Lithium
Market insights by Abhijit Mhalsekar
Market Insights
Lithium can be sourced from either spodumene or brine. Spodumene, a hard rock mineral, is considered the richest source of lithium, with Australia having the highest number of spodumene reserves. Time duration to market from spodumene minerals is shorter compared to brine, allowing Australia to be one of the top producers of Lithium. Additional mineral resources are found in various other countries including Brazil, China, India, and the Democratic Republic of Congo.
Brine deposits (known as salars) are concentrated mainly in Latin America, including Chile and Argentina, and these countries contribute to the total global production of Lithium. Other brine deposits can be found in Bolivia, China, and the United States.


Mineral resources and brine deposits are extracted and converted using chemical processes into compounds such as the lithium hydroxide, lithium carbonate and lithium carbonate. Lead times from hard rock mining to production are 3-5 years, whereas it takes about 7 years or more to productionize lithium from brine operations. Lithium carbonate can be converted to lithium hydroxide with additional processes but this adds to the cost of production.

Brine deposits (known as salars) are concentrated mainly in Latin America, including Chile and Argentina, and these countries contribute to the total global production of Lithium. Other brine deposits can be found in Bolivia, China, and the United States.

Mineral resources and brine deposits are extracted and converted using chemical processes into compounds such as the lithium hydroxide, lithium carbonate and lithium carbonate. Lead times from hard rock mining to production are 3-5 years, whereas it takes about 7 years or more to productionize lithium from brine operations. Lithium carbonate can be converted to lithium hydroxide with additional processes but this adds to the cost of production.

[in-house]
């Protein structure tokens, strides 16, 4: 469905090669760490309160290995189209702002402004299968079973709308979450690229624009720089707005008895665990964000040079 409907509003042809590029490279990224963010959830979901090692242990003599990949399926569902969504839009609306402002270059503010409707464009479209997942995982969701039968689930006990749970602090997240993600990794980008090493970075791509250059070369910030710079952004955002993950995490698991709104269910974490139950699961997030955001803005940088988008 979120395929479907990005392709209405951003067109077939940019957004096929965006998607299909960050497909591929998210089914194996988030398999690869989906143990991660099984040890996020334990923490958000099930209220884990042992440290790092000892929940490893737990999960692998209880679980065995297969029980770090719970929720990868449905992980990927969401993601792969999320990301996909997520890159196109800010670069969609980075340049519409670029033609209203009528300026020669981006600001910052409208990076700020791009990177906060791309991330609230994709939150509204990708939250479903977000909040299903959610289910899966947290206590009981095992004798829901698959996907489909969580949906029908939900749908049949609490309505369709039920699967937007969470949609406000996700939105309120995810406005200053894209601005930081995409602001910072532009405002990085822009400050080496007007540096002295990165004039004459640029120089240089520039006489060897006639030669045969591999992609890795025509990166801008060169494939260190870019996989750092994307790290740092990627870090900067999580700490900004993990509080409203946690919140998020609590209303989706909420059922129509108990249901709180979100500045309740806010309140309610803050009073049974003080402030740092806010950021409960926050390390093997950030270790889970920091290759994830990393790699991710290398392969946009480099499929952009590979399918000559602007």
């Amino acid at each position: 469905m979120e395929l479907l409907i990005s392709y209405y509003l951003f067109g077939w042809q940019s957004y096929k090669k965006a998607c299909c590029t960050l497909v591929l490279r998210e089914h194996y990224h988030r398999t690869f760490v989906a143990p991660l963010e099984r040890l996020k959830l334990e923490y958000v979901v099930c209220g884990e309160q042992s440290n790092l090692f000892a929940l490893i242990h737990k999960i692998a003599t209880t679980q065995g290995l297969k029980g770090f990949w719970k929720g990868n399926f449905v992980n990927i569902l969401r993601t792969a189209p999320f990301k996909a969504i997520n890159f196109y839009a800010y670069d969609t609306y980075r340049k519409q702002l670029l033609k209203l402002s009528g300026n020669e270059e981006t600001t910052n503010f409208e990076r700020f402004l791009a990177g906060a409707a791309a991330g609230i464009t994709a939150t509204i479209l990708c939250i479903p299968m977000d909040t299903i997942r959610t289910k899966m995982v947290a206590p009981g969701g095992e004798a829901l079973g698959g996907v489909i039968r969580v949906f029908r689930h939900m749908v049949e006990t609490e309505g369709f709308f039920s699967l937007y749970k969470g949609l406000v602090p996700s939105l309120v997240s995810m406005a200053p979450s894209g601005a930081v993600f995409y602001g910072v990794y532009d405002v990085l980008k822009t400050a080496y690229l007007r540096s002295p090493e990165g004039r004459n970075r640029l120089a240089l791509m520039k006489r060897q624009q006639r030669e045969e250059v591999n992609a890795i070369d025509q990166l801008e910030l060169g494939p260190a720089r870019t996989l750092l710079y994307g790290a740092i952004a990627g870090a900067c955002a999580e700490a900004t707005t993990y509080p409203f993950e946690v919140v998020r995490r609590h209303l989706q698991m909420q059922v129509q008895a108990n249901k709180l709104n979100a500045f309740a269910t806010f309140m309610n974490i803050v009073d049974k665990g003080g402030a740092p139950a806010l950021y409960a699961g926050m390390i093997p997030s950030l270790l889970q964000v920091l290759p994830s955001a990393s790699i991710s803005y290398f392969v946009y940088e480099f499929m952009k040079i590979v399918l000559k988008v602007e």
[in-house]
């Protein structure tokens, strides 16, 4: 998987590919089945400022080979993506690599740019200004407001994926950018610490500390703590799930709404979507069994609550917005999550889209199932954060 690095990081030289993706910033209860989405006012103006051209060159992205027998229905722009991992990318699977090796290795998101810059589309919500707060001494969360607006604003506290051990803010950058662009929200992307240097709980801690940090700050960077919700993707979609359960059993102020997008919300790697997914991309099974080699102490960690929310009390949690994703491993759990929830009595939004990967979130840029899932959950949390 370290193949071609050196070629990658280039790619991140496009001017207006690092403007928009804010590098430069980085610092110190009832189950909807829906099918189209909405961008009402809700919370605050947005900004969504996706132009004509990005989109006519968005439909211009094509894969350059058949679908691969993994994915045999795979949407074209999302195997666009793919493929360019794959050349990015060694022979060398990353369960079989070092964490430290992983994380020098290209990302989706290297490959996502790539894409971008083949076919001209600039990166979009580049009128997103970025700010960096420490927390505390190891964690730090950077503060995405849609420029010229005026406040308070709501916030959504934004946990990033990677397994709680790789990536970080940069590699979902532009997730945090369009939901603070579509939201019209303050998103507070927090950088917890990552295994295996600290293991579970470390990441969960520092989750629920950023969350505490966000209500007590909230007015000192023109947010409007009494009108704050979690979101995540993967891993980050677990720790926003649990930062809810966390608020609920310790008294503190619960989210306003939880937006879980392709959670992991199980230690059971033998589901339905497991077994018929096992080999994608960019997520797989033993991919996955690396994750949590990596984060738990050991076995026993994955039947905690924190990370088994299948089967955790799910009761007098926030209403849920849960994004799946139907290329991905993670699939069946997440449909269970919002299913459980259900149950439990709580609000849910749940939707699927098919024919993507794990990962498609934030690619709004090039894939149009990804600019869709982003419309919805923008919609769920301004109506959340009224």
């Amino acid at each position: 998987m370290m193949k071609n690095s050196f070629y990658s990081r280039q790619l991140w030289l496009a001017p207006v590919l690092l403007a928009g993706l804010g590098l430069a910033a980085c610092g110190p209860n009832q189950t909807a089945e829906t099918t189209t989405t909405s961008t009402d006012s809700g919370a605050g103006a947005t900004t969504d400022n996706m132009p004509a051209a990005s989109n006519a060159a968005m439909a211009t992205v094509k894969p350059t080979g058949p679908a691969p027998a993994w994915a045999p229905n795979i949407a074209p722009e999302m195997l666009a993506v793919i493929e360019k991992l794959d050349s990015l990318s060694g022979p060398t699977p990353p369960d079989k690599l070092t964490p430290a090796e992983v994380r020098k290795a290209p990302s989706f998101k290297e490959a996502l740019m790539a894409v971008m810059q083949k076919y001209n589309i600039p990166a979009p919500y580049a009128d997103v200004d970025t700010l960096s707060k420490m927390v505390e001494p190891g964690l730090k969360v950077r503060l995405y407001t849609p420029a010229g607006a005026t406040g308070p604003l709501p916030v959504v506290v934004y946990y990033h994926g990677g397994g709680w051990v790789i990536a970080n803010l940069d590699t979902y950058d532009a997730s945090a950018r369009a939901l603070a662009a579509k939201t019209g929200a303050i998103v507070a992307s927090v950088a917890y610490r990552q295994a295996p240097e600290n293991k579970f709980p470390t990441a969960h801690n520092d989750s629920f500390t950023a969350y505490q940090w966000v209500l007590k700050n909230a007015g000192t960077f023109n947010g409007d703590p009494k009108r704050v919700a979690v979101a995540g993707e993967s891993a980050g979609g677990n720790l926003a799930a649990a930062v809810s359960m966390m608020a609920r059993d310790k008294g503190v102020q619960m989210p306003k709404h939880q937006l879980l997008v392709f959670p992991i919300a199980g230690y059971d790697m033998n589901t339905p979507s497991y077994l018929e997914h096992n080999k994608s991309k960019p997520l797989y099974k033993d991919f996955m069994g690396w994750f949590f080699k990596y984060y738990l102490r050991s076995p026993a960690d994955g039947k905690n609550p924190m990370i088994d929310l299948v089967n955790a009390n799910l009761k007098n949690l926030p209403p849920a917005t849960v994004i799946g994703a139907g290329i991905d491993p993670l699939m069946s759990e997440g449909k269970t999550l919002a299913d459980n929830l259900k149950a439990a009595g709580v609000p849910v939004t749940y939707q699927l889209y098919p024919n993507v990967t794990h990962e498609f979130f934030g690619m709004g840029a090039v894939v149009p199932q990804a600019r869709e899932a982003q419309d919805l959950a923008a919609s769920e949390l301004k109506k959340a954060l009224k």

The surge in demand has been intensified by the adoption of batteries by the automotive industry to meet the expectations set by the Paris Agreement. 
Many of the automotive majors have announced ambitious targets to decarbonize their supply chains, which are centered around reducing emissions from well-to-wheel (WTW). Even before the automotive industry stepped-in, lithium found its application in electronic portable devices (laptops and mobiles) and (power) tools. The ceramics and glass industries use mineral concentrates in their applications.
Increase in spot prices of lithium has been attributed to current consumption along with anticipated rise in demand for lithium due to increased demand for electric vehicles.

Demand for lithium is expected to be in excess of 400,000 tonnes which will lead to a deficit in the lithium supply starting from 2021. This deficit will only push the prices of lithium higher moving forward. According to the IEA the demand for lithium for the EV and storage sectors is predicted to be 164kt and 383kt under the stated policies scenario and the sustainable development scenario, respectively, by 2030.

Market analysts estimate EV sales (including BEV and PHEV) to be approximately 6 million units for 2021 which is nearly double the units sold in 2020. Tesla, the first automotive company to reach 1 trillion dollars in market capitalization, leads the sales in the EV market (Hertz recently placed an order for 100,000 units) followed by Volkswagen and GM. The highest number of EV sales were recorded in China (1.3 million) in the first half of 2021 followed by more developed markets such as the EU, the UK (1.17 million), the US and Canada.

MARCH, 16 / 2021
Abhijit Mhalsekar
ESG Research Analyst

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